Georgia Hopkins is one of many Australians living in California doing inspiring, creative stuff that is not ‘in the industry’ – she’s neither an actor, producer nor screenwriter. With more and more people discovering that there’s more to LA than pilot season and plastic surgery, the city is thriving with subcultures spanning the sustainability movement all the way to diverse public art initiatives.
Melbourne-born Hopkins lived in LA for just over a year (she now resides just north, in Santa Barbara) and is launching an exciting new pop-up concept in the form of temporary architecture – House of Card.
Originally developed by Peter Ryan of Per Architects in Melbourne, the cardboard houses were designed for use as disaster relief housing. Using completely weatherproof cardboard, they are fire and water-retardant and have been tested to withstand the harshest cyclonic conditions.
With their sustainable materials, including recyclable cardboard, plywood and shipping pallets, the houses can be further protected with polycarbonate sheeting (less lethal than corrugated steel), tarpaulins and even old advertising billboards.
Hopkins was instantly attracted to the structures’ clean aesthetics and green credentials, but it wasn’t until she had relocated to LA that the creative juices began to flow and she starting working on House of Card. “I thought there was a good opportunity to do something with them in California, firstly because of the climate, but secondly [because] everyone here does put a lot of value on green and sustainability.”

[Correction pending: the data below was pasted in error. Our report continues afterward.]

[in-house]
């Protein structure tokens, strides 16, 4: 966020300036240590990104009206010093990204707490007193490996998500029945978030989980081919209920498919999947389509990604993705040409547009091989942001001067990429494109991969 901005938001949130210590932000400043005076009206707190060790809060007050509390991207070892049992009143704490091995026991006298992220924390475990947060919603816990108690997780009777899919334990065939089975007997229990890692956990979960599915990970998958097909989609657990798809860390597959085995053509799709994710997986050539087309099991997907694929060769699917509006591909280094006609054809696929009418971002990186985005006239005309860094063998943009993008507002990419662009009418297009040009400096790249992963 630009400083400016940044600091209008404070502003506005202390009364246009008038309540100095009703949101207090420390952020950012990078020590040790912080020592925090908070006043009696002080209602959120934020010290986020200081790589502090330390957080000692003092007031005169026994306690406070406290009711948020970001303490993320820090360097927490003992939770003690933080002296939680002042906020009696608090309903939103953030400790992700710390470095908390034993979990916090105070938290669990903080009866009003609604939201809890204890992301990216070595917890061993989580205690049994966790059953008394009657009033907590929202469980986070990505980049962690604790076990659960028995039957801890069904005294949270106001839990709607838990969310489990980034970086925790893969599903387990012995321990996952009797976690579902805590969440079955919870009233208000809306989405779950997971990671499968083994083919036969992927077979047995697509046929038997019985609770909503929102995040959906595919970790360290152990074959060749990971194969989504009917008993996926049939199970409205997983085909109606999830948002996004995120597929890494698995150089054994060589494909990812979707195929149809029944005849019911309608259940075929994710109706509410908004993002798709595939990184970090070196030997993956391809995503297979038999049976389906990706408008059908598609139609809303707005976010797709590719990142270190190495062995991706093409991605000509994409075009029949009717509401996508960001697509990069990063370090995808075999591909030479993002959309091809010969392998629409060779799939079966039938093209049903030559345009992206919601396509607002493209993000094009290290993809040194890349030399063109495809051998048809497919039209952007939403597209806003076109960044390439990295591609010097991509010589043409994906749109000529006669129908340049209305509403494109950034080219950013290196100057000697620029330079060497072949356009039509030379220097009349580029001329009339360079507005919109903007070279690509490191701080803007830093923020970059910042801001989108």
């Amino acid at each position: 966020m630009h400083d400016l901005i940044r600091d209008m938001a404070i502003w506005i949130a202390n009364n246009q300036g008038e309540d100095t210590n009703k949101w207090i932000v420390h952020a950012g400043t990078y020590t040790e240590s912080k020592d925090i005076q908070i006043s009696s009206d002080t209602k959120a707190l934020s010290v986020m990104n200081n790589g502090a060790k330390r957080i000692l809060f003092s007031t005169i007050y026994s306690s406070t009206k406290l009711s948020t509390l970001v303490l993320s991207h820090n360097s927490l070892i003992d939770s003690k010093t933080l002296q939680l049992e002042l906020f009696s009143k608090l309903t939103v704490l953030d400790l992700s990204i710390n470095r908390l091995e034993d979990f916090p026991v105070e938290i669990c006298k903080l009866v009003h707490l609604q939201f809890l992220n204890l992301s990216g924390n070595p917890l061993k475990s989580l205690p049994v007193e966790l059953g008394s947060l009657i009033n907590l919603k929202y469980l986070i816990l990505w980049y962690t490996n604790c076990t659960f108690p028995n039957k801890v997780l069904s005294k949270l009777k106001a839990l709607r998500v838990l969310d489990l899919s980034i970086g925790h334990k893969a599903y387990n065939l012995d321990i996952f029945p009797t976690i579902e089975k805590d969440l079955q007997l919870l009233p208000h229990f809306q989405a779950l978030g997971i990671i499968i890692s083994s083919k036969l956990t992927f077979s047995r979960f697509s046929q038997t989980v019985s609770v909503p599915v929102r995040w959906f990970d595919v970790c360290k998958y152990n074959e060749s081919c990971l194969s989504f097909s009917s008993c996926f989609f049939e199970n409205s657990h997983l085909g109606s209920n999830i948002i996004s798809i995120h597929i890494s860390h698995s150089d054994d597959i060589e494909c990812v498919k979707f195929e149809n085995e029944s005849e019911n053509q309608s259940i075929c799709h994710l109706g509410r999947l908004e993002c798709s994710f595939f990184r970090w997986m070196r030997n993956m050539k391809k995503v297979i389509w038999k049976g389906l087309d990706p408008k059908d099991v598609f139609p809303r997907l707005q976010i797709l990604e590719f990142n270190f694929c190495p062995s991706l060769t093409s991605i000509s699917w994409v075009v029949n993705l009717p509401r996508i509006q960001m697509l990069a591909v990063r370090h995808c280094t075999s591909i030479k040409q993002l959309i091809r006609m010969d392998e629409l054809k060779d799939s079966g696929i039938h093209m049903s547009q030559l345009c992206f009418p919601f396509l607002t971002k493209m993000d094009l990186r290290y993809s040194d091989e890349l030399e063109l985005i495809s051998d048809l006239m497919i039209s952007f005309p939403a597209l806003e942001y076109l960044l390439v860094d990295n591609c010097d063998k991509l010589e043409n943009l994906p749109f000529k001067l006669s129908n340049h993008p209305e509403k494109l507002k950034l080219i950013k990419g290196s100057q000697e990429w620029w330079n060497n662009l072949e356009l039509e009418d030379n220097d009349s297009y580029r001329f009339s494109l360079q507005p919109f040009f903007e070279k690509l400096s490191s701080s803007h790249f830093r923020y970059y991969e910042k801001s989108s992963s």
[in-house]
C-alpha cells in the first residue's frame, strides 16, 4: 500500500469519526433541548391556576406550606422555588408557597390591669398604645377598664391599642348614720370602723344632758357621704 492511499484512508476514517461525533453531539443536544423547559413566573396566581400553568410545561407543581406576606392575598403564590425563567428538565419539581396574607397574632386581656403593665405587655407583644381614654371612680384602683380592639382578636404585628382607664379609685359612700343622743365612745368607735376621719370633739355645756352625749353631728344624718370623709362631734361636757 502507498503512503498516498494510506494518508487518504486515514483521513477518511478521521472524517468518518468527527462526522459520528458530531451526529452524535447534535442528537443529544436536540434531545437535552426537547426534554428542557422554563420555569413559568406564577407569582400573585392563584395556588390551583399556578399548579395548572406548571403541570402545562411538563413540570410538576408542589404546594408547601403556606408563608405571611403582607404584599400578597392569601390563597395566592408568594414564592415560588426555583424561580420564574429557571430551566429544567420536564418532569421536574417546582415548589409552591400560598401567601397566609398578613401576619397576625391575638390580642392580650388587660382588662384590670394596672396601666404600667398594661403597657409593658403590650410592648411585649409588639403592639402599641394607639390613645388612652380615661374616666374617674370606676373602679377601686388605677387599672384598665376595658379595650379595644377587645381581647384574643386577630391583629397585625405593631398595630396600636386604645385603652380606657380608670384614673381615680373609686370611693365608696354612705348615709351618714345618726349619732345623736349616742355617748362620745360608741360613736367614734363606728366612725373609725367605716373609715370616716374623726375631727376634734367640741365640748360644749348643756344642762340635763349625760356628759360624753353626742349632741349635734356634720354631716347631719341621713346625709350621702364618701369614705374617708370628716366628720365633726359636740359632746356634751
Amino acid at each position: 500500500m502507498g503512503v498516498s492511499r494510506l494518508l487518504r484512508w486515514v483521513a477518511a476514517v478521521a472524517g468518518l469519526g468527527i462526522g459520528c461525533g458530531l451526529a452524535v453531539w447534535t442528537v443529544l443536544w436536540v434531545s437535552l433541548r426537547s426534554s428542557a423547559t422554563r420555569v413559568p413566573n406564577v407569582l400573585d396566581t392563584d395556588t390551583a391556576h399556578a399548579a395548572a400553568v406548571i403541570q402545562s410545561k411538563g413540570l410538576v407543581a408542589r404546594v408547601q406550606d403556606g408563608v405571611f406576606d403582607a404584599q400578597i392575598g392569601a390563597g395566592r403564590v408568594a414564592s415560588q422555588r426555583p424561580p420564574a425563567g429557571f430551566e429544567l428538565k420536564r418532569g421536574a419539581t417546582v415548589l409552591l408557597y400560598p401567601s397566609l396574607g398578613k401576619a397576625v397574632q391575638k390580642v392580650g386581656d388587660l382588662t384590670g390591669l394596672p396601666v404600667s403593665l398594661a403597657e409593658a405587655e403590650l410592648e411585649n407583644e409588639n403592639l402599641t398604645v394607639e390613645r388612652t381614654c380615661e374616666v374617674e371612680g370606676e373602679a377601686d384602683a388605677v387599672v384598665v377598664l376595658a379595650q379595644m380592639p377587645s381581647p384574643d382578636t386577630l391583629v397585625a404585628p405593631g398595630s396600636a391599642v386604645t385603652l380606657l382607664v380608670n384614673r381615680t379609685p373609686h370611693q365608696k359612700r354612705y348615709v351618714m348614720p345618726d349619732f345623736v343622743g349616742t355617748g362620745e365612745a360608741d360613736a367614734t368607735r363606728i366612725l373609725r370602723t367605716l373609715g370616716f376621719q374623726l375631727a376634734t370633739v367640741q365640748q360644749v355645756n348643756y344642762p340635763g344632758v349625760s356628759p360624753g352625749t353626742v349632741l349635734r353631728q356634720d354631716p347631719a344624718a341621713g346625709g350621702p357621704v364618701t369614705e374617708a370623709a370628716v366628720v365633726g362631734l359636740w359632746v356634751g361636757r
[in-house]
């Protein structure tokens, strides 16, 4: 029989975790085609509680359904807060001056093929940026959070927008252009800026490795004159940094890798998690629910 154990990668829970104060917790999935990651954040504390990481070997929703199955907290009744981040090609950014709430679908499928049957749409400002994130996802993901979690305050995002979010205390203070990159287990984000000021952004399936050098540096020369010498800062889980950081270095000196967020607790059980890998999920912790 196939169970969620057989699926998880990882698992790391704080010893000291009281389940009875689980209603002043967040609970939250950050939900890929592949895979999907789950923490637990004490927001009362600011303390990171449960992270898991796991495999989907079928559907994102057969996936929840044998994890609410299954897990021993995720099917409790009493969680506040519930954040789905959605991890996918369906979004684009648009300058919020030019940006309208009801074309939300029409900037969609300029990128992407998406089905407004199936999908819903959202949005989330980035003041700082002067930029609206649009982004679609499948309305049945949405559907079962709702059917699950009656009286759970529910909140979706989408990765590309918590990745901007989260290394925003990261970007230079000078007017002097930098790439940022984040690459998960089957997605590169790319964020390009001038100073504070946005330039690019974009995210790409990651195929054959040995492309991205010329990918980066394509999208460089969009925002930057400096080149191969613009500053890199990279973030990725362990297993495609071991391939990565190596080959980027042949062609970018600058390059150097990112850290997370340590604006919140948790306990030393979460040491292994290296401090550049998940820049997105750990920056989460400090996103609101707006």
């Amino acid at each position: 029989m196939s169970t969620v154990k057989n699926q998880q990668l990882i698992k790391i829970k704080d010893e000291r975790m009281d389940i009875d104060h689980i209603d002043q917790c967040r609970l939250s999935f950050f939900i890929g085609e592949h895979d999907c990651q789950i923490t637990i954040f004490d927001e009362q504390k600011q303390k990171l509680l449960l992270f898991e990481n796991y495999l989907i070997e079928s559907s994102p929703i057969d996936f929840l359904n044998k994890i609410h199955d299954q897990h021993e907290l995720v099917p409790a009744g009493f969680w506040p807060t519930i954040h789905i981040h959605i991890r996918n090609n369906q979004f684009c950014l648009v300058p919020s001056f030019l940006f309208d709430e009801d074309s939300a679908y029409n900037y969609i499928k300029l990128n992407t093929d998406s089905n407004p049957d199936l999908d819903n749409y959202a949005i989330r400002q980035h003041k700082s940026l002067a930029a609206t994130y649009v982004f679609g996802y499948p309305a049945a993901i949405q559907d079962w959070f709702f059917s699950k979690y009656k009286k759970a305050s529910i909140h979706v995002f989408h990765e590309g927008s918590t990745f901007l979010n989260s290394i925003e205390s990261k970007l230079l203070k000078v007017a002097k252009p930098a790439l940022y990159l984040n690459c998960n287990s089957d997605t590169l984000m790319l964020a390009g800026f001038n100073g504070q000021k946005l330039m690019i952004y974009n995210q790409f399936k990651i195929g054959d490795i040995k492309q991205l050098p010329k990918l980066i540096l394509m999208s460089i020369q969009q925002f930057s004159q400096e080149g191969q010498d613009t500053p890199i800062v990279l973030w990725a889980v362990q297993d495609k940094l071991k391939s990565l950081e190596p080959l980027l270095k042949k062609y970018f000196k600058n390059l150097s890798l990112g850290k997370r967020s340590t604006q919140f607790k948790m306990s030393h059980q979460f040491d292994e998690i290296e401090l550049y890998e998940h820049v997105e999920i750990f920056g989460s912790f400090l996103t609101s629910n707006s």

A self-confessed foodie and coffee junkie, Hopkins had always wanted to launch House of Card as a “collab” with a coffee brand, largely because there is such as opportunity to push good coffee in the States.
“I had this idea that I could set up the House of Card as a pop-up coffee house for a couple of months in LA, then move it to New York for the summer, down to Montauk in the Hamptons.”
Then, serendipitously, an opportunity arose via export initiative Sounds Australia. Sounds Australia was looking to do something different at Austin’s South by Southwest (SXSW), the world’s largest music, film and interactive festival (March 8–17).
To make it happen, Hopkins had to find an Australian coffee brand to join in the mix, so she approached Mark Baird of LA-based Longshot Coffee. “Longshot are doing the coffee and Sounds Australia are using the cardboard house to promote their new mobile phone app, so together we’ll be showcasing Australian brands and design.”
Naming their house popupdownundercoffee, the trio have taken up residency in the festival’s new gourmet food truck precinct, Southbites, along with 15 other food vendors (they are only coffee supplier). To keep with the Aussie theme, Hopkins is selling lamingtons and Tim Tams.
“I have been introducing everyone to the ‘Tim Tam Slam’ – dunking the Tim Tam into a hot coffee – to let the centre melt a little and then sucking up the chocolate centre, with a hit of caffeine as well!” she tells from the festival. “Lamingtons are also running out the door thanks to Chris Rendell, an Aussie chef based in New York.”
And with 48 Australian music acts performing at SXSW this week, popupdownundercoffee will get each of them to produce a design or drawing on the side of the cardboard house. Says Hopkins: “We are also getting our hands on a Australian Triple J Unearthed play list and look forward to cranking some new and Australian music!”
Although she hasn’t ruled out doing something with the houses in Australia, it feels appropriate for the launch to be happening in the USA. “I love Sydney and Melbourne, but right now I feel there is so much opportunity here, particularly in California, where there is such a creative energy. Everyone is so encouraging and supportive.”